Apr 03 2017 | Business Strategy
Defining & Achieving Competitive Advantage
By: Bharti Jain, Insurance

'Competitive Advantage' is a buzz word in today’s world which often being used in many business discussions.  We hear many senior leader and executives claiming that their organization has competitive advantage but more often fails to describe what it actually means for them and their organization. And, this puzzles me a lot. 

Competitive advantage is concrete and can be gauged. In fact, this is one of the most important factors in conjunction with ‘winning proposition’ which can define organization success. The most important question for organization and its leaders in attaining competitive advantage remains - What is more essential, offering unique benefits to customers or attaining superior operational effectiveness?

As it sounds, this is a tricky question. When asked, most of the professionals would point to both. That's not right, choosing one over another or both options will be an incomplete or incorrect answer. Competitive advantage is actually the difference between two! The 'difference' between unique customer benefits and operational effectiveness of the company is the competitive advantage which a company has over its competitors. The wider the difference between two, the better the competitive advantage organization has.

The simple way to measure competitive advantage is to know the cost and value factor. We know that cost can be compared with the competitors. It is usually benchmarked in the industry and compared using published data or by market analysis. Honestly, companies should do it more often. But how organizations can measure 'value' with that of competitors? How companies know they are bringing more value to the customer than their competitors.

Companies can assess ‘value’ as it is relative to volume and price. If company provides greater value than its competitors, it can either charge higher price or increase market share at comparable prices. In other words, both price & volume will come under pressure if company is losing value. Simply put, if a customer is willing to buy product/services, it implies that the customer places a higher value on the good than the market price.

So how can organization improve its competitive advantage? Analogy which I will refer here is ‘elastic’, one end being ‘value’ and another being ‘cost’. The broader you stretch the two ends, the more advantage companies have than their competitors. Most often companies attempt to compete on cost alone and constantly focus on reducing cost. But we know that superior operational effectiveness is a source of short-term competitive advantage, it does not always result in long-term profitable growth.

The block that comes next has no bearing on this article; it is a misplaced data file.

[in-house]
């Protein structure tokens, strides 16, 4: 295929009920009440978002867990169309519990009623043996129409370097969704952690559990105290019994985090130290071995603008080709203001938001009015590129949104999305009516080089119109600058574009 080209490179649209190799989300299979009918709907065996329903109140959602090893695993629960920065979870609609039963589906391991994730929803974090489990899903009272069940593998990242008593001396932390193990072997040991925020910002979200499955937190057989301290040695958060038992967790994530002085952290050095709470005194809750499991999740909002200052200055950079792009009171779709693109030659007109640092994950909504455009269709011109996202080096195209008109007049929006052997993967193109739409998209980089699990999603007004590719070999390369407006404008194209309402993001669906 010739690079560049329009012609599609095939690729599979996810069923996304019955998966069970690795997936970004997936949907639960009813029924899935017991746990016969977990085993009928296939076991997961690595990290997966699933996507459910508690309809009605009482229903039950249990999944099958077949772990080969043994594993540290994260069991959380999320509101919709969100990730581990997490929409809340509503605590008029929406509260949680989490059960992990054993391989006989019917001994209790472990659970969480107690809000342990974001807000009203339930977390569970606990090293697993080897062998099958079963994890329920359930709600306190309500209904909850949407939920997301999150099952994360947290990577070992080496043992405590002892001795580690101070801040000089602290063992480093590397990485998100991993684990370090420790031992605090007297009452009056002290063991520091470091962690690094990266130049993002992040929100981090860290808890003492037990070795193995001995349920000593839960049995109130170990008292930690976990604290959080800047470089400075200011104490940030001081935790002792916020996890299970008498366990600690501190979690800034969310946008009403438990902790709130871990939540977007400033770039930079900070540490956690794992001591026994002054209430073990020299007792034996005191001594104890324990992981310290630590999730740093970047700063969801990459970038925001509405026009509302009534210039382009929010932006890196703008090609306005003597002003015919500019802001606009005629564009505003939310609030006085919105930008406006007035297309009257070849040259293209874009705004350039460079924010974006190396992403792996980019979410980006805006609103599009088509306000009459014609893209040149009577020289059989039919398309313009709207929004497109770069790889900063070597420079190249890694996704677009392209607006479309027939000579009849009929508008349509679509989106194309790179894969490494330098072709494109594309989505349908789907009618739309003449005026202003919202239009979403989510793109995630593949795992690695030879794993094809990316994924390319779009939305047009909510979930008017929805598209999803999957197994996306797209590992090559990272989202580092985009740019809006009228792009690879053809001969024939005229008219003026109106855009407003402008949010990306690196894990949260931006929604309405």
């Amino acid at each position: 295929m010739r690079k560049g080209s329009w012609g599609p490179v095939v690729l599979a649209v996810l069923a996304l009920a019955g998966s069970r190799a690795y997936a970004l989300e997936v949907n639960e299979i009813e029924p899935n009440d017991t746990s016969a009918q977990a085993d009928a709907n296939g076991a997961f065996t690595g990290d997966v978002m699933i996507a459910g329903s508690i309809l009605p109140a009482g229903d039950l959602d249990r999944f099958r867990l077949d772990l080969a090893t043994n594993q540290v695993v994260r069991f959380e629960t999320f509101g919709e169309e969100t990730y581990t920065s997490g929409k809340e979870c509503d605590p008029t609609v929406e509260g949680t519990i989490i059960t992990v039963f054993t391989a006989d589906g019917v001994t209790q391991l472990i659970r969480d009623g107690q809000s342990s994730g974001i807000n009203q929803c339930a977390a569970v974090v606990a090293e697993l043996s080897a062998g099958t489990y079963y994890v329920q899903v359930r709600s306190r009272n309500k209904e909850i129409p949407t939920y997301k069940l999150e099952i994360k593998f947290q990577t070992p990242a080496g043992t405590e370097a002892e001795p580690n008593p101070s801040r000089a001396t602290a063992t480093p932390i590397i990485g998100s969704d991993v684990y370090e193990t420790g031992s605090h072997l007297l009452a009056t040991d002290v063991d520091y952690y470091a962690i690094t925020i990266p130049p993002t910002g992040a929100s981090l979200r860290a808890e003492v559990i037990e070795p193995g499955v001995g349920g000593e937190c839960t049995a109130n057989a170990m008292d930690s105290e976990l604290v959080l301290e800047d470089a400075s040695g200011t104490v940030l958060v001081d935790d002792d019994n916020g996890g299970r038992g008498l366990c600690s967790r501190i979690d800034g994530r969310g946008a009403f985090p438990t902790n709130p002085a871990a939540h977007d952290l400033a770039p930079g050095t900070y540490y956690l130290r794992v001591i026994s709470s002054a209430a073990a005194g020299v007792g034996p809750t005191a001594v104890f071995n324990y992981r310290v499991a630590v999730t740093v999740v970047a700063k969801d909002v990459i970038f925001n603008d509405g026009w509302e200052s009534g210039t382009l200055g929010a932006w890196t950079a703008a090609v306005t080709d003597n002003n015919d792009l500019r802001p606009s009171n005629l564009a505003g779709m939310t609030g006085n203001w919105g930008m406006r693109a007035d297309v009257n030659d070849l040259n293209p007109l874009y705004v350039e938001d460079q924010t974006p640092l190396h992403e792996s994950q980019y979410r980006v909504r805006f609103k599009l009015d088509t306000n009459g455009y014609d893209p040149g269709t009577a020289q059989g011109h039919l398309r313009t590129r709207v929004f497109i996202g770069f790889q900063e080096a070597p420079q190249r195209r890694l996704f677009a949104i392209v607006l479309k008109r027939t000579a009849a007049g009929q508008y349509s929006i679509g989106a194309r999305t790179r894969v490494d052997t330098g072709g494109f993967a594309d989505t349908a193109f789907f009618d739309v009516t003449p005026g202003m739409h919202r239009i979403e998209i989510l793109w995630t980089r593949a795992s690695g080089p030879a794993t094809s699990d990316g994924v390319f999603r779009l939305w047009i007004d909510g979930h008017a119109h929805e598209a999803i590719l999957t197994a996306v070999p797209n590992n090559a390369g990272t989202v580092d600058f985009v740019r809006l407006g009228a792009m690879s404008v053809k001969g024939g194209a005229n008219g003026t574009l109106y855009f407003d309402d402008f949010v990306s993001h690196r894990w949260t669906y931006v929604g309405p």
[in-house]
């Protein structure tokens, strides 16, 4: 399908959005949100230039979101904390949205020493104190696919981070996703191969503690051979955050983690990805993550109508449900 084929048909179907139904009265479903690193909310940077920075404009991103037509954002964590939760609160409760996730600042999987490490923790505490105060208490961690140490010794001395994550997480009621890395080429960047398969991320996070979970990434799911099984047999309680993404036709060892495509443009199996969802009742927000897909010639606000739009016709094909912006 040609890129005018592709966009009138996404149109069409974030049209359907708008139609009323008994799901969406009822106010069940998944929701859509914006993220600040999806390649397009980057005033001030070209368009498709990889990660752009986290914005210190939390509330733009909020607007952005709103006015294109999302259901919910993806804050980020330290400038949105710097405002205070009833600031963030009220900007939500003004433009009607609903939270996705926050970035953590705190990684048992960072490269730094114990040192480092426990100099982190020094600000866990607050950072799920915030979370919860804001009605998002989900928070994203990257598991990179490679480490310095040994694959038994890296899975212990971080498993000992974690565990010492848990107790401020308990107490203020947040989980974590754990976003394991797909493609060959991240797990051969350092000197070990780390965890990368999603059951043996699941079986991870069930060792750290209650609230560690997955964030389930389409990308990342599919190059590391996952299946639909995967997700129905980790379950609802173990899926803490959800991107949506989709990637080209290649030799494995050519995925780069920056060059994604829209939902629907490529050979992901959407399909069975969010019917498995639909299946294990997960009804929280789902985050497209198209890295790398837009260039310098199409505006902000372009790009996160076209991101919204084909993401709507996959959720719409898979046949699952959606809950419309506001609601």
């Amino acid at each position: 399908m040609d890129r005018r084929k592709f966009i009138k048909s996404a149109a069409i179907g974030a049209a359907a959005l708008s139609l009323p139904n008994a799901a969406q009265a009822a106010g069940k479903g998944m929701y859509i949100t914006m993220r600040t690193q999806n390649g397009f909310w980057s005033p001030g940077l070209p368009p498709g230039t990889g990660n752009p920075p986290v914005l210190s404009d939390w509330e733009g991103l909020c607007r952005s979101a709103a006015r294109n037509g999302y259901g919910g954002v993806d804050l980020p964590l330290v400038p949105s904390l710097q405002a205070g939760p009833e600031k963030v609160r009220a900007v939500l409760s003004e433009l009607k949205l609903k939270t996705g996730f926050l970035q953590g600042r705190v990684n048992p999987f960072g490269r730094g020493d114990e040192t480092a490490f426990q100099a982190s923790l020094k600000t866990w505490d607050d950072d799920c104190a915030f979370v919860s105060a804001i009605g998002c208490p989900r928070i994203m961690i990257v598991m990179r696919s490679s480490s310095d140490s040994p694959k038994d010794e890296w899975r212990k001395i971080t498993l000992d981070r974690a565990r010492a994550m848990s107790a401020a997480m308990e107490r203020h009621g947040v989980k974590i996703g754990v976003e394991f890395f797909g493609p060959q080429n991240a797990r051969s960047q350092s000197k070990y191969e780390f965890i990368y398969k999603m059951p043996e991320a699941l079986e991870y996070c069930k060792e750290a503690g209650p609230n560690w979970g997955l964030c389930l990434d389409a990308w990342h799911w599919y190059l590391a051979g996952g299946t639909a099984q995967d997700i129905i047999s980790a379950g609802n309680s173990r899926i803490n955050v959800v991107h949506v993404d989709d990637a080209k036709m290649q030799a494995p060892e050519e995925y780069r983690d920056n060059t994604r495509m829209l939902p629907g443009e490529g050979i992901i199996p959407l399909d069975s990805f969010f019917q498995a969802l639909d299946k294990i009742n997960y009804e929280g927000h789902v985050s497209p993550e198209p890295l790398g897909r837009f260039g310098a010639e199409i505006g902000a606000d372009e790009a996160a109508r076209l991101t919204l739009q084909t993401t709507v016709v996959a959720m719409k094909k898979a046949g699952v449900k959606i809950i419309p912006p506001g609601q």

"If you compete on costs, it is to remain in game. Creating superior value is necessity for winning the game." -  Willie Pieterson

Evidently, the key here is to know how and where to stretch the two ends of the elastic, a strategic decision which organizations' leader has to take to gain competitive advantage.

There are many interesting case studies produced on this subject and those come from various industries. One being, from airlines industry that how Virgin airlines and Singapore airlines are able to charge higher than its competitors and travelers pay because these airlines know exactly what their customers’ needs are and they provide higher value for the price what customers pay. Another one comes from automobile industry, the slow death of GM and its brand name. Case studies explains, how GM keeps fixing the value issue by reducing costs and that cycle kept running for years. By the time product improvements came, it was too late to rescue the company and its brand. The main point here is that if organization has value problem, often it is misunderstood that it can be fixed by reducing costs. Value problem needs to be fixed fast. Because simply in today's rapid changing environment, organizations can't afford to treat value problem with cost reductions. 

To sum it up, it is a clarion call for organizations/companies to deep dive, think and address 'how much more value can they deliver to their customers than their competitors.' And, then craft their winning proposition.

References: Strategic Learning by Willie Pietersen